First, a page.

When new words and terminology enter our vernacular, they often take on a connotation larger and broader than they deserve. Today, “green” and “sustainable” are synonymous with responsible living and construction, their meanings understood as clearly by an architect or engineer as they are by the lay person. They are buzz words that make consumers feel good about their purchases; they’re doing their part to protect the environment and help save the world. But, in certain applications, use of these terms is more than a misnomer; it’s outright false advertising.
Do you care about historic buildings?
Proposed changes to the International Energy Conservation Code threaten to cause irreparable harm to thousands of historic buildings in the United States. I refer you to “International Code Council Approves Stringent New Requirements for Historical Structures” from Architect magazine.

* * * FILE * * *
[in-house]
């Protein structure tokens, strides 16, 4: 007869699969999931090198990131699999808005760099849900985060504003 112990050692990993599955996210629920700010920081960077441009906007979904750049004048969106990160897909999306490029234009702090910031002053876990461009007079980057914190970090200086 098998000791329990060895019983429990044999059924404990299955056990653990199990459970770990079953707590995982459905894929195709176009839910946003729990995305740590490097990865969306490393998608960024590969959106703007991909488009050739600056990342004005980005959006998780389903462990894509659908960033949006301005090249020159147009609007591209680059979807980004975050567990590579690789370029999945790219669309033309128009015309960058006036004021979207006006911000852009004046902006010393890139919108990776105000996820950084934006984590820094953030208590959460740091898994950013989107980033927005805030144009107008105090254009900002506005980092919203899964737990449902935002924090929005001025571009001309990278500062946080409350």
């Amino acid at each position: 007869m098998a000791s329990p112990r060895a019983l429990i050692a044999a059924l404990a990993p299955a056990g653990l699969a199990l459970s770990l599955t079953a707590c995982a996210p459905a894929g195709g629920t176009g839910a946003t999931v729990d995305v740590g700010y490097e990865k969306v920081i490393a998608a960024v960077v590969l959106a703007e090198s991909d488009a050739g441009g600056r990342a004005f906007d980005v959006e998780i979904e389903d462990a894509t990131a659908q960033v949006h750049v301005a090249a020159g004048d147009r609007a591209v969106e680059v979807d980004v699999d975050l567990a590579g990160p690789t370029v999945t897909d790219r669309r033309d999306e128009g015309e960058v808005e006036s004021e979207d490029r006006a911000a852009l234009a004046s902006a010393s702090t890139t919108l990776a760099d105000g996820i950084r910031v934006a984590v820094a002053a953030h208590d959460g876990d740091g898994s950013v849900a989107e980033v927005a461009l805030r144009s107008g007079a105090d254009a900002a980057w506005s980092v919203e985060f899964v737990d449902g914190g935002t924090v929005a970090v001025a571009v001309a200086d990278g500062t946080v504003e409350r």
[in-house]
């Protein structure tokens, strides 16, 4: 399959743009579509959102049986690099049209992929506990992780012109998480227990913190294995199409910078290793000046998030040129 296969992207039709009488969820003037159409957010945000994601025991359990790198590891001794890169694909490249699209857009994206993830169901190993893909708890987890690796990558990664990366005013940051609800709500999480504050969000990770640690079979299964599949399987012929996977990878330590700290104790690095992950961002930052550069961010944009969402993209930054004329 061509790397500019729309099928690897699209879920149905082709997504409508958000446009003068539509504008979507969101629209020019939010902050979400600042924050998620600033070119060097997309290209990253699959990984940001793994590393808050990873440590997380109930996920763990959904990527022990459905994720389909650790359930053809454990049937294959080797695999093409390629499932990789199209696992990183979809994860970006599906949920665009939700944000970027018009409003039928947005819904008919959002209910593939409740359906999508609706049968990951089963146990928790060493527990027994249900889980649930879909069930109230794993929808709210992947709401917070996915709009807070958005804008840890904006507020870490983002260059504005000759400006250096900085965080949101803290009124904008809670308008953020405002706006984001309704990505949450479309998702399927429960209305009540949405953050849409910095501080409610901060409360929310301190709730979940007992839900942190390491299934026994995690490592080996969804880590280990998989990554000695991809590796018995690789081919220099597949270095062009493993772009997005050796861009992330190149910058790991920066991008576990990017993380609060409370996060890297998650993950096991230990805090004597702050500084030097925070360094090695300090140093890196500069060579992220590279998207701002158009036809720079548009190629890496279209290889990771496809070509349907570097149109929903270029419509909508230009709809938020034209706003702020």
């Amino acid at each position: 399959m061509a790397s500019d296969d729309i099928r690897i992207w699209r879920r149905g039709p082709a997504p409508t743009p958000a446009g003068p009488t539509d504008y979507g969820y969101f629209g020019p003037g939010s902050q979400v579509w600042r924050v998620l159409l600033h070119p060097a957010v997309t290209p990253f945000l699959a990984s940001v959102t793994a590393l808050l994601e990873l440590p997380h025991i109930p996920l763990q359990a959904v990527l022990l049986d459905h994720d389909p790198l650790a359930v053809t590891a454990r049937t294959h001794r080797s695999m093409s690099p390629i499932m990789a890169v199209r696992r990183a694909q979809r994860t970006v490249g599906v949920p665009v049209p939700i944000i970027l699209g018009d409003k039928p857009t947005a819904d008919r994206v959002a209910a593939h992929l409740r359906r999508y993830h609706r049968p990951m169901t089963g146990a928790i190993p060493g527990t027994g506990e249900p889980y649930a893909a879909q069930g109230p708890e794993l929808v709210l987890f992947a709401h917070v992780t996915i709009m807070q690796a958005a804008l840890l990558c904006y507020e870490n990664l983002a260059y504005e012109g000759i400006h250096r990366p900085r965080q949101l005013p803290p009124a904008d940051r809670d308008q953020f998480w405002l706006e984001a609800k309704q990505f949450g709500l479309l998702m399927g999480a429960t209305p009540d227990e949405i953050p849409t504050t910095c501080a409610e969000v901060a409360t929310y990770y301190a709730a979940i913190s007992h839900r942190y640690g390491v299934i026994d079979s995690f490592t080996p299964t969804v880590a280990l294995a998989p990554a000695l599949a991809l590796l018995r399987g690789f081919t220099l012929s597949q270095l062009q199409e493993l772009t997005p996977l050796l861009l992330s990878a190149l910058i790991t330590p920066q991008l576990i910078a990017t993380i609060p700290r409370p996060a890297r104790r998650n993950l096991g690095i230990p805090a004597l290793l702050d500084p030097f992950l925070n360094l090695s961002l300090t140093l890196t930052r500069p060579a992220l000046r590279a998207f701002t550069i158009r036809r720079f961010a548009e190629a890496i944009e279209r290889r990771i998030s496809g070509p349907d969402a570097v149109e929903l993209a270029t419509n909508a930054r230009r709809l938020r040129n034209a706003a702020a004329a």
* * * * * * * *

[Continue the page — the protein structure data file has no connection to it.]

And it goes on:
Historic fabric is a term used quite regularly in the historic preservation world but what it is, or—better—how it comes to be, receives disproportionately little attention. McGraw-Hill’s Dictionary of Architecture and Construction defines historic fabric as “those portions of a building fabric that are of historic significance.” This definition implies that materials that are part of a building develop significance, presumably over time and as it relates to the life of the building. One might also infer from the definition that some parts of a building may not possess historic significance. What other sources provide a definition for historic fabric? It would be ideal to point to a definition supplied in the Secretary of the Interior’s Standards for the Treatment of Historic Properties but one does not exist. Surprised? There’s no definition of historic fabric in the National Park Service’s Cultural Resources Management Guideline’s glossary either.
About the author
Ward Hamilton is a recognized expert in historic preservation and the owner of Olde Mohawk Historic Preservation. He provides consulting and contracting services to clients in Greater Boston and throughout New England.